Sunday 11 June 2023

The SR500 Sidecar - shortening a sidecar strut

I admit it, I have a (basic) engineering degree. Most of the time in my life this does not adversely affect me too much. But every now and then the little engineer in me wants to come out and play. On those days, when he does come out, he can be the most overcomplicating and obsessive person you can imagine. Here's an example.

For quite a while the front sidecar strut was too long, which in this case meant that there was next to no room for adjustments to alter the lean of the bike. It was pretty spot on, but as the little engineer in me demanded adjustments, I decided to give in. (Also the strut had to be repainted as the paint flaked off in one spot over the Winter months.)

So the strut was put in the lathe (unfortunately it is exactly as thick as the spindle throat so no chance of a quick job) and clocked in on the steady rest.

Parted the clevis off, which is only held on by a bit of weld and a press fit section that goes into the tube.

Touched up the slightly recessed weld in the middle of the tube where I shortened it the first time, not very elegant, I know, but I was young and pressed for time. 

Finally TIG-welded the clevis back on, which looked quite a bit neater than the original MIG weld that used to be on there. Probably quite a bit stronger as well.

And that's it - applied a fair amount of paint and hung it up to dry. Real world effect of all of this? 20mm more thread for adjustment of the lean angle, which quite frankly I'll probably never use and a well painted strut, which makes the rest of the bike look a bit more shabby. I'd call it a win.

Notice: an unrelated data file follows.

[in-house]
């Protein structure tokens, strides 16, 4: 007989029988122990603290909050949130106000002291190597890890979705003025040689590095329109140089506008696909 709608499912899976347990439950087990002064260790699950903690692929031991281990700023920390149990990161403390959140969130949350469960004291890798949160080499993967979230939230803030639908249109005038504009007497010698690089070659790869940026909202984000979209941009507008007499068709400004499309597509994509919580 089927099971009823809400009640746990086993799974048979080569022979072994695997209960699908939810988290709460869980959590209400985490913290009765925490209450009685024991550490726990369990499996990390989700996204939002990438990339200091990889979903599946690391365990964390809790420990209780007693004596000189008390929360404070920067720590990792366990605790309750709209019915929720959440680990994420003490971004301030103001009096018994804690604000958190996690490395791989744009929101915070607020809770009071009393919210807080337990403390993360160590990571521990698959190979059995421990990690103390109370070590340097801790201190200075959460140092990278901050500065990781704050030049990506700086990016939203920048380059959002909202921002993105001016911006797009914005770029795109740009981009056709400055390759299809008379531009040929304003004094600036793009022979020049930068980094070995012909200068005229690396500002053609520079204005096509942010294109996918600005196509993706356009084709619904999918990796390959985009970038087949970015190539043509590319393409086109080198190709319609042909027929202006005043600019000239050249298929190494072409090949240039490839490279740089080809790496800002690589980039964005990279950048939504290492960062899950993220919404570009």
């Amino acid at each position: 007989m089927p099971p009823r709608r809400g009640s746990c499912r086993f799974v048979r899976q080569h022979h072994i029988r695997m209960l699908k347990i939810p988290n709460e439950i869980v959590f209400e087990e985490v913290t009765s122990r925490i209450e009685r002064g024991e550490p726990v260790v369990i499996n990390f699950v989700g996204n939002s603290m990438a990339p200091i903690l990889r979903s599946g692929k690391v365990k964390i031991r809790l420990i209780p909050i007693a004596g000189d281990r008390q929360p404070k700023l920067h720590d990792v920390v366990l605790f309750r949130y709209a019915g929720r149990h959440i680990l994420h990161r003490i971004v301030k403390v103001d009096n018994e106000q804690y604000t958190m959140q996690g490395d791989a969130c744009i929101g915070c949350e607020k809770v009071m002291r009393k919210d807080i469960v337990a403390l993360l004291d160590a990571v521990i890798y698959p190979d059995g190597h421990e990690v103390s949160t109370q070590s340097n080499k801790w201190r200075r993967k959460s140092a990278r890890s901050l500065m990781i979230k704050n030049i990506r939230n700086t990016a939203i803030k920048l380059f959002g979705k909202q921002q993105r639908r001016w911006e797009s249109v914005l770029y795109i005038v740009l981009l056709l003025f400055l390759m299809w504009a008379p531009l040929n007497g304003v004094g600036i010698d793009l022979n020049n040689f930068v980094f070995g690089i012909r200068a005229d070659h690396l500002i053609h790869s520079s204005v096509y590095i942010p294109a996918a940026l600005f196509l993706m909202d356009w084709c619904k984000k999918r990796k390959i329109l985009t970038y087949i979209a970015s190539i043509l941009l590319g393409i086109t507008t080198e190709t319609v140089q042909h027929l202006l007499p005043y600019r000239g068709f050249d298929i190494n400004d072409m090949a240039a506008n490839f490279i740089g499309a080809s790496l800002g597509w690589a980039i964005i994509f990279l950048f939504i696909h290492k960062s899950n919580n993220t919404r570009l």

Friday 9 June 2023

Everyday TR1 - Fork oil change

 ... together with a bit of theory. To kick said theory off: My TR1 doesn't run a pair of stock forks, but an old XS1100 set, because I wanted to use the bigger 298mm disks. They are almost a straight swap, you'd only need a different XS1100S front wheel or special wheel bearings for the thicker axle.

That aside, the XS1100 forks have a few other things going for them: first they are intended for a substantially heavier bike. Which means, the fork springs are perfectly adequate for a TR1 and if one were so inclined he or she could run some much lighter weight oil than is common on bikes of this era and thus improve the overall riding comfort A LOT.

Also, unlike the stock forks, these specific ones aren't bent, which resulted in a bit of a surprise after I loosened the pinch bolts and both fork-legs still attached to the front mudguard just started to slide out.

With the caps off, I tend to rinse them with diesel until no more damping can be felt and the diesel, that comes out is (mostly) clear again.

Bit of patience and turning them up-side down gets rid of whatever it was that was in there before.

And in the case of XS1100 forks, which should be filled with 212ml of 10W30 oil, I went with 230ml of 10W fully synthetic fork oil.

And no the mix of old oil with diesel didn't smell very pleasant. I think "pretty rotten" would be a rather appropriate term to be honest.

The surprising bit: This isn't the original 1978-vintage oil, but only two or three years old, yet still it smelled terribly. Regardless of which, the whole episode was totally worth it as the suspension quality is in a league of its own compared to before. Might try a slightly lighter weight oil next year, just to see if it improves the overall finesse of the forks (I doubt it), but they are very responsive even on light bumps and don't bottom out on hard braking anymore. I guess I have to call this a massive success.